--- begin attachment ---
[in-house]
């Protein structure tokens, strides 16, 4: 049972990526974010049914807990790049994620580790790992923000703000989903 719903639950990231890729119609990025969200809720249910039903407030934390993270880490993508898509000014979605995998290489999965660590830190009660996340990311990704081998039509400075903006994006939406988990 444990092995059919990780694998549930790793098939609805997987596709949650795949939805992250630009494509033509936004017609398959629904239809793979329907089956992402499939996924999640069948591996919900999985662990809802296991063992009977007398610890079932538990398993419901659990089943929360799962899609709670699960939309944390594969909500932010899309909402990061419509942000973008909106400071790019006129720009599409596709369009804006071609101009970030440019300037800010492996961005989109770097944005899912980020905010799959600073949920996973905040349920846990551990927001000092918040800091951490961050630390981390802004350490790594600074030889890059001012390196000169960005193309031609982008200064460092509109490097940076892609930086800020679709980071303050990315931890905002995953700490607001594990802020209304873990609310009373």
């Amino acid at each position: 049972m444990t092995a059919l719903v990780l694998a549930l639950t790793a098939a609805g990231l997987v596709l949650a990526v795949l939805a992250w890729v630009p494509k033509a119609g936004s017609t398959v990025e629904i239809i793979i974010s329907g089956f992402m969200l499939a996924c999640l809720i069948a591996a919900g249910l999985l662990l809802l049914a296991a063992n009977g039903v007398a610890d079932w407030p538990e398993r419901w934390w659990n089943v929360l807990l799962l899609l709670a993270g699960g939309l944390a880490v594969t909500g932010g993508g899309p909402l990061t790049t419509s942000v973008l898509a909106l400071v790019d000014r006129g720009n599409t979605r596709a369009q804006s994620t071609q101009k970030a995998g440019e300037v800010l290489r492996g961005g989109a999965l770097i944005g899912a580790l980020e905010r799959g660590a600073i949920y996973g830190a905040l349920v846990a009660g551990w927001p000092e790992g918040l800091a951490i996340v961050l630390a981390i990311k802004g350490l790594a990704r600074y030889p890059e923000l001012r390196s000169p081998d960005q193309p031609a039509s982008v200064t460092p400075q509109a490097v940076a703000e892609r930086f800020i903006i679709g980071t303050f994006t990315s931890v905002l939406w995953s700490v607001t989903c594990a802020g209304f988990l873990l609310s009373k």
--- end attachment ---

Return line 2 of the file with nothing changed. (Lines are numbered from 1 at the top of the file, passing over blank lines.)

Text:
């Protein structure tokens, strides 16, 4: 049972990526974010049914807990790049994620580790790992923000703000989903 719903639950990231890729119609990025969200809720249910039903407030934390993270880490993508898509000014979605995998290489999965660590830190009660996340990311990704081998039509400075903006994006939406988990 444990092995059919990780694998549930790793098939609805997987596709949650795949939805992250630009494509033509936004017609398959629904239809793979329907089956992402499939996924999640069948591996919900999985662990809802296991063992009977007398610890079932538990398993419901659990089943929360799962899609709670699960939309944390594969909500932010899309909402990061419509942000973008909106400071790019006129720009599409596709369009804006071609101009970030440019300037800010492996961005989109770097944005899912980020905010799959600073949920996973905040349920846990551990927001000092918040800091951490961050630390981390802004350490790594600074030889890059001012390196000169960005193309031609982008200064460092509109490097940076892609930086800020679709980071303050990315931890905002995953700490607001594990802020209304873990609310009373």